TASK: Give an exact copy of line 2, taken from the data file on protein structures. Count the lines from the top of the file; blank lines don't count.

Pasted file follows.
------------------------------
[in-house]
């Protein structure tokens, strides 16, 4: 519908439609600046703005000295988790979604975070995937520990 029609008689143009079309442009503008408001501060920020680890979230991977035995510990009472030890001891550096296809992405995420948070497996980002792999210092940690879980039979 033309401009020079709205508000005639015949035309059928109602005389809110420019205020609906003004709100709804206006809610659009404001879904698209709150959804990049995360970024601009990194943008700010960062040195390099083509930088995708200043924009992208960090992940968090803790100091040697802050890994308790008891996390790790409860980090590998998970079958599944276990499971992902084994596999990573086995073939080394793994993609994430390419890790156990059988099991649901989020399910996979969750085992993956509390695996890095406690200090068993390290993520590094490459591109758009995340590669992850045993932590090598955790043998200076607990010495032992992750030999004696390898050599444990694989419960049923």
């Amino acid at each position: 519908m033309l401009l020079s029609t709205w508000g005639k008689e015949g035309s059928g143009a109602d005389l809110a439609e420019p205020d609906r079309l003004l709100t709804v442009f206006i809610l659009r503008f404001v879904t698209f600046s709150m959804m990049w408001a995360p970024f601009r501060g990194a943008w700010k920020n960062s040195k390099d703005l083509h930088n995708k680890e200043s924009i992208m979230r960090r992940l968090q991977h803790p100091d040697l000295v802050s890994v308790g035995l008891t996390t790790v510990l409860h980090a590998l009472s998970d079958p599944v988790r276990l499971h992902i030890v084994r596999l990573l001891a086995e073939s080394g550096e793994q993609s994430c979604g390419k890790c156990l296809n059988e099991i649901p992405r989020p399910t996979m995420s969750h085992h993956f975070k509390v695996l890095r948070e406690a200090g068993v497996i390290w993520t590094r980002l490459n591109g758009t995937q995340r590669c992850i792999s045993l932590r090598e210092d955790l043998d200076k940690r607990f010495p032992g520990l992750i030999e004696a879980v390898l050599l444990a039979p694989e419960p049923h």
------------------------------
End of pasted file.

């Protein structure tokens, strides 16, 4: 519908439609600046703005000295988790979604975070995937520990 029609008689143009079309442009503008408001501060920020680890979230991977035995510990009472030890001891550096296809992405995420948070497996980002792999210092940690879980039979 033309401009020079709205508000005639015949035309059928109602005389809110420019205020609906003004709100709804206006809610659009404001879904698209709150959804990049995360970024601009990194943008700010960062040195390099083509930088995708200043924009992208960090992940968090803790100091040697802050890994308790008891996390790790409860980090590998998970079958599944276990499971992902084994596999990573086995073939080394793994993609994430390419890790156990059988099991649901989020399910996979969750085992993956509390695996890095406690200090068993390290993520590094490459591109758009995340590669992850045993932590090598955790043998200076607990010495032992992750030999004696390898050599444990694989419960049923």